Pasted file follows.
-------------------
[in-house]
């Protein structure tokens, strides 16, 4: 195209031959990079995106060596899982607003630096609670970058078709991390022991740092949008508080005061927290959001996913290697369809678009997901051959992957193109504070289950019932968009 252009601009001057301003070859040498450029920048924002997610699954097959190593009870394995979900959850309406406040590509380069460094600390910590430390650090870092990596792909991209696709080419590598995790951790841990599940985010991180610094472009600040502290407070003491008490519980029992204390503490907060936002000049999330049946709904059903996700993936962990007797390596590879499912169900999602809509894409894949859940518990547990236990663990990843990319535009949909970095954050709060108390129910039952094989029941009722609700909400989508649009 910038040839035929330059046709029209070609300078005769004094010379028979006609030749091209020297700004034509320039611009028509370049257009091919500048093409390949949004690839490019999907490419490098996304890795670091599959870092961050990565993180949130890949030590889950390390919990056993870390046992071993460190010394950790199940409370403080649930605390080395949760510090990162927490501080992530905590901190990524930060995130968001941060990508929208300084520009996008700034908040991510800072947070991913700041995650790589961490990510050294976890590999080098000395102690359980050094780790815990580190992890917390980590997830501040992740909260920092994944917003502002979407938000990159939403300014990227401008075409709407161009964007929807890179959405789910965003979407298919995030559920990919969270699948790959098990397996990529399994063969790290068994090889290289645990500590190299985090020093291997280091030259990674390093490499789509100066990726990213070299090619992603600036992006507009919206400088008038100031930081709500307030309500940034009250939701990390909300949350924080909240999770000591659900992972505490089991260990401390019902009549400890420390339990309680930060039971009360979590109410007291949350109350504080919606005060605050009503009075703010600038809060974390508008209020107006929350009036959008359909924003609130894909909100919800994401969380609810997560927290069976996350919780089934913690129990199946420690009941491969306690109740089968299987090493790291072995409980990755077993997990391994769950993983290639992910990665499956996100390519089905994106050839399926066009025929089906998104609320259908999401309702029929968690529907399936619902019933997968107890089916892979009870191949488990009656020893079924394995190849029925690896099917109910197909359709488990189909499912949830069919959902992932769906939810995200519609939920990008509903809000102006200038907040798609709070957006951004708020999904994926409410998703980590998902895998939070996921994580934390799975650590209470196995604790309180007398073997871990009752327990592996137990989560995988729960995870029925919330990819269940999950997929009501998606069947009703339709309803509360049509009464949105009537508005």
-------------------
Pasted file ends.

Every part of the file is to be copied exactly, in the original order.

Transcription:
[in-house]
């Protein structure tokens, strides 16, 4: 195209031959990079995106060596899982607003630096609670970058078709991390022991740092949008508080005061927290959001996913290697369809678009997901051959992957193109504070289950019932968009 252009601009001057301003070859040498450029920048924002997610699954097959190593009870394995979900959850309406406040590509380069460094600390910590430390650090870092990596792909991209696709080419590598995790951790841990599940985010991180610094472009600040502290407070003491008490519980029992204390503490907060936002000049999330049946709904059903996700993936962990007797390596590879499912169900999602809509894409894949859940518990547990236990663990990843990319535009949909970095954050709060108390129910039952094989029941009722609700909400989508649009 910038040839035929330059046709029209070609300078005769004094010379028979006609030749091209020297700004034509320039611009028509370049257009091919500048093409390949949004690839490019999907490419490098996304890795670091599959870092961050990565993180949130890949030590889950390390919990056993870390046992071993460190010394950790199940409370403080649930605390080395949760510090990162927490501080992530905590901190990524930060995130968001941060990508929208300084520009996008700034908040991510800072947070991913700041995650790589961490990510050294976890590999080098000395102690359980050094780790815990580190992890917390980590997830501040992740909260920092994944917003502002979407938000990159939403300014990227401008075409709407161009964007929807890179959405789910965003979407298919995030559920990919969270699948790959098990397996990529399994063969790290068994090889290289645990500590190299985090020093291997280091030259990674390093490499789509100066990726990213070299090619992603600036992006507009919206400088008038100031930081709500307030309500940034009250939701990390909300949350924080909240999770000591659900992972505490089991260990401390019902009549400890420390339990309680930060039971009360979590109410007291949350109350504080919606005060605050009503009075703010600038809060974390508008209020107006929350009036959008359909924003609130894909909100919800994401969380609810997560927290069976996350919780089934913690129990199946420690009941491969306690109740089968299987090493790291072995409980990755077993997990391994769950993983290639992910990665499956996100390519089905994106050839399926066009025929089906998104609320259908999401309702029929968690529907399936619902019933997968107890089916892979009870191949488990009656020893079924394995190849029925690896099917109910197909359709488990189909499912949830069919959902992932769906939810995200519609939920990008509903809000102006200038907040798609709070957006951004708020999904994926409410998703980590998902895998939070996921994580934390799975650590209470196995604790309180007398073997871990009752327990592996137990989560995988729960995870029925919330990819269940999950997929009501998606069947009703339709309803509360049509009464949105009537508005």